Dec. 19, 2000
Poem: “Housewarming,” by Thomas R. Smith, from The Dark Indigo Current (Holy Cow Press)
In my dream I was the first to arrive
at the old home from the church. Wind
and night had forced through the cracks.
I pushed inside, turned on the lamps,
lit a fire in the stove. Frozen oak
logs stung my fingers; it was good
pain, my hands reddening on the icy
broom-handle as I swept away snow.
On Christmas Eve, I prepared a warm
place for my mother and father, sister
and brothers, grandparents, all my relatives,
none dead, none missing, none angry
with one another, all coming through the woods.
On this day in 1957, The Music Man by Meredith Wilson opened in New York at the Majestic Theater in Manhattan. It’s the story of a small-town librarian named Marian Paroo and a traveling con man, Harold Hill, who sells band instruments to the boys of the town, and plans to skip town before the instruments arrive. It ran for 1,375 performances.
It's the birthday of playwright Howard Sackler, born in Brooklyn (1929). He wrote many plays, including The Great White Hope, about a boxer named Jack Jefferson, based loosely on Jack Johnson, America's first black heavyweight boxing champion. The play won the Pulitzer Prize for drama in 1969.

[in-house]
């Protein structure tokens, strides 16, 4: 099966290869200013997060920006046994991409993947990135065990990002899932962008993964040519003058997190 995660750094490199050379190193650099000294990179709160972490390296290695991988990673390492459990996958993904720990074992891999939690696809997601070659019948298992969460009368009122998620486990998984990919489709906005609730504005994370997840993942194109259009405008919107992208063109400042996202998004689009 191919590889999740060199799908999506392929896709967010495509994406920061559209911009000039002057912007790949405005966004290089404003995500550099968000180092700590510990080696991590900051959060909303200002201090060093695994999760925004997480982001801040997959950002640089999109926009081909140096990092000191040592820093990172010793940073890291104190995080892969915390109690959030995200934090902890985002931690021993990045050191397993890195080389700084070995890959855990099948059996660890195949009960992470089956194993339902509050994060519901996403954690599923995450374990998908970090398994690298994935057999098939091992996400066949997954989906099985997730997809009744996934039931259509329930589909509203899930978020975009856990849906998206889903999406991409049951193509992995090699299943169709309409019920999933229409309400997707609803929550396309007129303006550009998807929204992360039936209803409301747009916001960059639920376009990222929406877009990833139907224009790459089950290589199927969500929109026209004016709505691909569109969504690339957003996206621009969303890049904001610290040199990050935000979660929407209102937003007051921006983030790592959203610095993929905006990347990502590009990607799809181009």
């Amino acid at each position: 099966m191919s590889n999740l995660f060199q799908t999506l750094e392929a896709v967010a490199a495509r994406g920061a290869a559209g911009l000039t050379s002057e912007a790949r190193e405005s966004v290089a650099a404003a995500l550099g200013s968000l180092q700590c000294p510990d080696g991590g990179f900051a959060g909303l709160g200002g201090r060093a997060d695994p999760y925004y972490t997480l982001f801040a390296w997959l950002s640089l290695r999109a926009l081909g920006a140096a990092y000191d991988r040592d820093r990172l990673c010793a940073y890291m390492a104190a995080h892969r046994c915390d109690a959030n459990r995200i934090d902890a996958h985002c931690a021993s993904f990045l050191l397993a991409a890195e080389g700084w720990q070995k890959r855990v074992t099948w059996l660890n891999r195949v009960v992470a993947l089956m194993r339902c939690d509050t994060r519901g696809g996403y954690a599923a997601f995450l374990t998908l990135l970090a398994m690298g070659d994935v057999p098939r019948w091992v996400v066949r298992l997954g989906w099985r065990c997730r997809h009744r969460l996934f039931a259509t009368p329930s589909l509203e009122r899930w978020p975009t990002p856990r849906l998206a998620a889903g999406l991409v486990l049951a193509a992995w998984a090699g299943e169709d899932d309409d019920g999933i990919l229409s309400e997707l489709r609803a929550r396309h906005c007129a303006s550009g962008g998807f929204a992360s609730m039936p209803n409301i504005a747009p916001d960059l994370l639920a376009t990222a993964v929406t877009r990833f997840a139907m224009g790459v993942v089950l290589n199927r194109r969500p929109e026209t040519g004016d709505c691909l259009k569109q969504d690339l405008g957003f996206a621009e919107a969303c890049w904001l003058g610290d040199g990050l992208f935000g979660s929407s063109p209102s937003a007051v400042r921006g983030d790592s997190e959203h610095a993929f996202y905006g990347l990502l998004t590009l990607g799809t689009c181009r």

It's the birthday of singer Edith Piaf, born Edith Giovanna Gassion, in Paris (1915). When she became a cabaret singer she changed her name to Piaf, which is street slang for sparrow.
It's the birthday of Constance Garnett, born in Brighton, East Sussex, England (1862). She went to Cambridge, where she began studying the Russian language. In 1893, she visited St. Petersburg to check out current writers and books. She met the Tolstoy family, and had dinner with them. She returned to England and began translating Turgenev's complete works, which took her seven years; then she translated Tolstoy's Anna Karenina —which took her just half a year—and then his War and Peace. She moved on to be the first to translate the works of Dostoyevsky and Chekhov, not stopping until she was 85 and nearly blind. In all she translated over more than 70 volumes into English.
It's the birthday of Henry Clay Frick, born in West Overton, Pennsylvania (1849). He became a partner of Andrew Carnegie, and, after they feuded and parted ways, Frick made it one of his missions in life to one-up his former colleague. When Carnegie built a mansion in Manhattan, Frick spent five times as much on his own home. When Frick died, he left his home —and his extensive personal art collection—to the city of New York; the museum is now called the Frick Collection.
On this day in 1776, Thomas Paine published the first of 16 "American Crisis" papers to spur on the Revolutionary Army and his fellow colonists. The first paper opened with the words "These are the times that try men's souls." George Washington ordered that the paper be read to all the men getting settled at Valley Forge.
Be well, do good work, and keep in touch.®